Thanks everyone for the feedback on the new formatting. Glad to hear people like it. As a reminder, you can always let me know what's on your mind, send tips, slow cooker recipes, etc. just by hitting reply or sending mail to [email protected]
That said, I'm going to be off Friday and Monday, so the next two issues of Login will be coming from my awesome Axios colleagues.
Bitcoin's wild ride continues
The price of Bitcoin continued to fluctuate wildly Thursday. The digital currency rocketed past the $19,000 mark Thursday morning, just hours after crossing $14,000, before falling sharply to less than $16,000. It continues a remarkable week that has seen Bitcoin's market value top $270 billion, per CNBC, meaning it would rank among the 20 largest stocks in the S&P 500.
Waze doesn't know its way around LA wildfires
Waze and other mobile navigation apps are sending their users towards the wildfires raging in Southern California, according to multiple reports, because streets near the fires are more clear than unaffected streets.
- The details: Waze gave a USA Today reporter directions onto a street blocked off because of the fire, per the paper. And the Los Angeles Times reported that the city's police department was cautioning people about using the programs.
- What they're saying: Google, which owns Waze as well as the Google Maps app, said in a statement that to "to provide access to accurate and useful transportation information, we use algorithmic and manual methods to account for everyday and emergency road closures. These road closures also appear on our LA Fire Crisis Map, embedded as part of our SOS Alert on Search." The company says it will continue to update that map — which appears when users search for information about the fire.
Our thought bubble: Online mapping and navigation tools are useful tools, but they also have their limitations. Though far less serious, I encountered something similar over the weekend where Google Maps wasn't able to recognize that a particular freeway connector in Oakland was closed due to an earlier fatal traffic accident.
Qualcomm says 5G phones coming by 2019
As it wrapped up its Snapdragon Summit in Maui, Qualcomm said Thursday that it expects 5G-capable phones to start arriving in 2019.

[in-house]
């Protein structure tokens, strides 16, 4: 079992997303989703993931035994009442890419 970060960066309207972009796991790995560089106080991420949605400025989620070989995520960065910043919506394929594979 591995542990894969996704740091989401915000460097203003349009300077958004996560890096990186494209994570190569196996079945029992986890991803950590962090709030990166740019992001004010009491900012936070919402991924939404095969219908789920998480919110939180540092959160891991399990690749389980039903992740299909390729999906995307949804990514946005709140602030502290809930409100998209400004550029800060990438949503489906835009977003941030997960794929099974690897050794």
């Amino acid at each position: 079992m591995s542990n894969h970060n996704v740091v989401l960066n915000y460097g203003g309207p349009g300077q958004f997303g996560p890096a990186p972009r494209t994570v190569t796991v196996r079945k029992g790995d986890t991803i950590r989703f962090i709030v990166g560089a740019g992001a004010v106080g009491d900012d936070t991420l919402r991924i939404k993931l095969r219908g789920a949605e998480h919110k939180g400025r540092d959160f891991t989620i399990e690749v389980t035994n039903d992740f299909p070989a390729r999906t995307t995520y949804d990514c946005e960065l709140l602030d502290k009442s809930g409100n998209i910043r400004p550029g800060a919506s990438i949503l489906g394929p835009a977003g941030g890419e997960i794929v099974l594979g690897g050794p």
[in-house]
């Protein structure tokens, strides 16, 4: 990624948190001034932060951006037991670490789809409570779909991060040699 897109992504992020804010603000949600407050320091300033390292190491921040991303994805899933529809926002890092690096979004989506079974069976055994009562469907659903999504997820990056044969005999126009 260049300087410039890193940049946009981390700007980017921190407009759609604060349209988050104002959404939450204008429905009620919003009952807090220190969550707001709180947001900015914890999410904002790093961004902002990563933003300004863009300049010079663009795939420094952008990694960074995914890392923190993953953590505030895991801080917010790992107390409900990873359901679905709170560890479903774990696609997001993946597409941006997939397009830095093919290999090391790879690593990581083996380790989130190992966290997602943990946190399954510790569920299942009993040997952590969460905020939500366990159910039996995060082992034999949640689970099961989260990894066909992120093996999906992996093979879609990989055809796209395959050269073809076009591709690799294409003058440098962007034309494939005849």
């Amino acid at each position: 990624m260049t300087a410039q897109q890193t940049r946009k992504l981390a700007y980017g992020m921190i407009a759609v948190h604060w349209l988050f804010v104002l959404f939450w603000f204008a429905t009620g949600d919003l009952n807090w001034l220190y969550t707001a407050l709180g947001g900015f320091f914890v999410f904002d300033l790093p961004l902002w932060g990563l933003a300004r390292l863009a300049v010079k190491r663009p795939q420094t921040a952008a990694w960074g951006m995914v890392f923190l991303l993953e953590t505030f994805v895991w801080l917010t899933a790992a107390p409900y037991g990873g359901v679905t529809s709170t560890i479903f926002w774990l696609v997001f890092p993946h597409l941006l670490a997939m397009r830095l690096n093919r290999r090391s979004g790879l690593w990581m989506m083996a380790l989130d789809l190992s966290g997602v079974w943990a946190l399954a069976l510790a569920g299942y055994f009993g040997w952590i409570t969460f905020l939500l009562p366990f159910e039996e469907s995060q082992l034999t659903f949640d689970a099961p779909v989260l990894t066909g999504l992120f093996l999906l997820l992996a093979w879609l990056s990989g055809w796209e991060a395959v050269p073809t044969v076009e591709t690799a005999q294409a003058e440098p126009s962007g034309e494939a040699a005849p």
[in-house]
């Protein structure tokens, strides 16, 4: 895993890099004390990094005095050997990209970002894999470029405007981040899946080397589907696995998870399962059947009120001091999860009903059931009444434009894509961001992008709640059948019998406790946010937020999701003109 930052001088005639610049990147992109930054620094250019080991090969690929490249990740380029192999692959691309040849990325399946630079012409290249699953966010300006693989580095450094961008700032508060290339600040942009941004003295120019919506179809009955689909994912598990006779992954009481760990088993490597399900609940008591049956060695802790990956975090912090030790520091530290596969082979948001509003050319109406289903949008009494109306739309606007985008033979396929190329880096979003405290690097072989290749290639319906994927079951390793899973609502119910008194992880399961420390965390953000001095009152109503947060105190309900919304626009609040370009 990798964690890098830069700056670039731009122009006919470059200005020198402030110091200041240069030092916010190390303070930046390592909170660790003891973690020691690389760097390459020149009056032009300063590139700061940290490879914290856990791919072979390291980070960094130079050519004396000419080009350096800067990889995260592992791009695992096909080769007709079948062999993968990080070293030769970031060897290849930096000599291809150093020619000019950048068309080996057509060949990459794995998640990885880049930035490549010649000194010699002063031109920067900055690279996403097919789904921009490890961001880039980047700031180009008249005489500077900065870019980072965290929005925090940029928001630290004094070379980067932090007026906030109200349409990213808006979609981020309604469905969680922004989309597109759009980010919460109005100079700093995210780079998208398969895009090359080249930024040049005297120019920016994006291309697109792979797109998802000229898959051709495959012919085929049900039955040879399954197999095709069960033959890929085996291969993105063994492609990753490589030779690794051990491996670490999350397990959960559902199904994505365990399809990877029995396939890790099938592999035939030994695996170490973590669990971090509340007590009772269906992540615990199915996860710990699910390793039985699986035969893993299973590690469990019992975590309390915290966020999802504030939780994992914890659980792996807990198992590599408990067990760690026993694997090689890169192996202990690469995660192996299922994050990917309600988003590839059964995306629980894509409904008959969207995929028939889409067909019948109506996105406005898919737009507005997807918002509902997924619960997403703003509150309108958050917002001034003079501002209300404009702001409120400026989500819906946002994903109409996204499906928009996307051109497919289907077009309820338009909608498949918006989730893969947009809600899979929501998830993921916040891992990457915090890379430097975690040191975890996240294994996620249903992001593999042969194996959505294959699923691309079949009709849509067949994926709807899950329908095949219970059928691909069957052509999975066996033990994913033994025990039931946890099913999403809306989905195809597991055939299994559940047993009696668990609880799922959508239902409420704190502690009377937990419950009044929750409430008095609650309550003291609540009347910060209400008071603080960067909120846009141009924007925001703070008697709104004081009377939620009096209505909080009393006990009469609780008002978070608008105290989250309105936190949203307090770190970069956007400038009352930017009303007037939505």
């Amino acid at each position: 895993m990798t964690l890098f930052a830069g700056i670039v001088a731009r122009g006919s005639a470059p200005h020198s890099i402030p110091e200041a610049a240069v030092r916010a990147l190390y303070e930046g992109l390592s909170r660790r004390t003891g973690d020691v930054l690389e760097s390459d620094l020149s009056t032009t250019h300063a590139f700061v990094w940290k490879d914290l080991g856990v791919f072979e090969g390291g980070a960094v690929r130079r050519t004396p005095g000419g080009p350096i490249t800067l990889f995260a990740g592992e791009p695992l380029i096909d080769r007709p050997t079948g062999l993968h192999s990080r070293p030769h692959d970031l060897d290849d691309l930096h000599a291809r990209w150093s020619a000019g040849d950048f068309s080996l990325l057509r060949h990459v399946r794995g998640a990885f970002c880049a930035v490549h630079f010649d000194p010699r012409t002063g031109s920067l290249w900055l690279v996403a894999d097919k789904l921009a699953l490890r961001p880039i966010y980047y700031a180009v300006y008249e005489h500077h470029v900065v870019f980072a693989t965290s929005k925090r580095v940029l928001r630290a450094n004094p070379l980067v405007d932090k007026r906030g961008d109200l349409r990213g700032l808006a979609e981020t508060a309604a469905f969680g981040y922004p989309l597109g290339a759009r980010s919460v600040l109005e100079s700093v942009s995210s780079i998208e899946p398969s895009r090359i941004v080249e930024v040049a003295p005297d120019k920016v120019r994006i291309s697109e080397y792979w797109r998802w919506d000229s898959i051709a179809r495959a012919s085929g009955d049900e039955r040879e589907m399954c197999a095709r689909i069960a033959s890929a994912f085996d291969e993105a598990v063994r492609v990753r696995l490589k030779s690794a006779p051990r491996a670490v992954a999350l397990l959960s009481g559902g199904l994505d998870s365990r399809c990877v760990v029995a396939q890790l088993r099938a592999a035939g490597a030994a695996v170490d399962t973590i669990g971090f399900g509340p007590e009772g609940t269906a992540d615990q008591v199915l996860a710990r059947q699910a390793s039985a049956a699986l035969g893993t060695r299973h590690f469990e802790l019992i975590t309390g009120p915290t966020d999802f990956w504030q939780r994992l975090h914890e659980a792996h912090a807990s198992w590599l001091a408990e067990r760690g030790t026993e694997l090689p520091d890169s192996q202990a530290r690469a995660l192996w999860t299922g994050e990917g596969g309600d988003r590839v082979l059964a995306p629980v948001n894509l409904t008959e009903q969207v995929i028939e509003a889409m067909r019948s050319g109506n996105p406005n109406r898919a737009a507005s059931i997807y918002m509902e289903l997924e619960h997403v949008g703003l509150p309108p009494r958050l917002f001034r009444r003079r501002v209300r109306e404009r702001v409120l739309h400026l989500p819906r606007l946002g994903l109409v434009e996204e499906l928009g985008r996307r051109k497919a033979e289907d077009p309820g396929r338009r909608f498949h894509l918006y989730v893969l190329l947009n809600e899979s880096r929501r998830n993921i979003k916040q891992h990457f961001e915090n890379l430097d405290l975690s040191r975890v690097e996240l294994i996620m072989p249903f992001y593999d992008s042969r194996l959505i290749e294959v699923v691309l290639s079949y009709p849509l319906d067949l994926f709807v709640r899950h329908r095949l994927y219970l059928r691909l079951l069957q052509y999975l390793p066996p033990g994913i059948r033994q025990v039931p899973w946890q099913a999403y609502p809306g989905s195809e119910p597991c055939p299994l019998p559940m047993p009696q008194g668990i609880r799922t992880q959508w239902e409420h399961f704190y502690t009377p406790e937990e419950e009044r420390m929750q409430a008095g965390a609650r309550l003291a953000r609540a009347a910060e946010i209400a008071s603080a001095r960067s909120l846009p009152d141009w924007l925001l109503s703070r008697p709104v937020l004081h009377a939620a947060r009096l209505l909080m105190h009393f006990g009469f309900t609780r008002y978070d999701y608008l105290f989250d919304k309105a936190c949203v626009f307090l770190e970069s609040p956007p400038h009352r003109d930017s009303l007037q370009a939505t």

- Hawaii wasn't the only place that Qualcomm was talking up 5G. Our Kim Hart caught up with CEO Steve Mollenkopf after a speech in Washington DC, where he echoed the enthusiasm the was on display in Maui. "5g is the underlying fabric that allows everything in every industry get connected," Mollenkopf said.
- Bonus: The company also said it doesn't expect the devices to be battery hogs — as was the case with early 4G LTE devices.
- Cash cow: One of the reasons Qualcomm is so excited for 5G is that it expects to continue to make a bundle from licensing its related patents. Fierce Wireless reported last month that Qualcomm expects to collect $16.25 per phone, well ahead of Ericsson's $5 per phone royalty.
Ajit Pai's got jokes
Republican FCC Chairman Ajit Pai faces the biggest moment of his tenure so far next week when he brings his net neutrality repeal plan to a vote. But Thursday night he gave the chairman's annual comedic keynote at a dinner held by all the telecom lawyers in D.C. The key moments, per David McCabe in the room:
- "Now people ask me, 'Well, what keeps you up at night?' And that's actually pretty easy: the thought of the FCC having to resolve a retransmission dispute between Verizon and [conservative broadcaster] Sinclair. I mean, how do you choose between your longtime love and your newfound crush."
- "The biggest political firestorm had to be when President Trump suggested that we should revoke the licenses of NBC. Of course, this attempt to influence us was a nonstarter. Who do you think we are, the Antitrust Division?," he said, in a reference to the Department of Justice's case against the AT&T-Time Warner merger.
- The Fortune Global Forum continues in Guangzhou, China.
- Facebook director of corporate development Gary Johnson is moving over to Pinterest to be head of corporate and business development, per Adweek.
- From the department of "this isn't helping," Bloomberg reports that some Silicon Valley companies are hiring models to make their holiday parties more female and good-looking.
- Another women has come forward with allegations of sexual misconduct by investor Shervin Pishevar. Boston entrepreneur and author Laura Fitton tells Axios that Pishevar forcibly kissed her and engaged in other inappropriate behavior after a charity event six years ago.
- A judge dismissed a gender pay gap lawsuit against Google, saying it didn't meet the legal standard for a class action suit.
- A judge set a March 19 trial date for the Justice Department's effort to block AT&T's Time Warner acquisition..
- SoftBank is considering investing as much as $300 million in DoorDash, according to Recode.
- San Francisco passed tough new rules on the number of delivery robots the can be operated in the city.
- Chinese authorities are pouring through WeChat message logs and detaining people for comments, even joking ones, made in such forums, the Wall Street Journal reports.
- Patreon announced it was changing its fee structure, prompting an outcry from artists.
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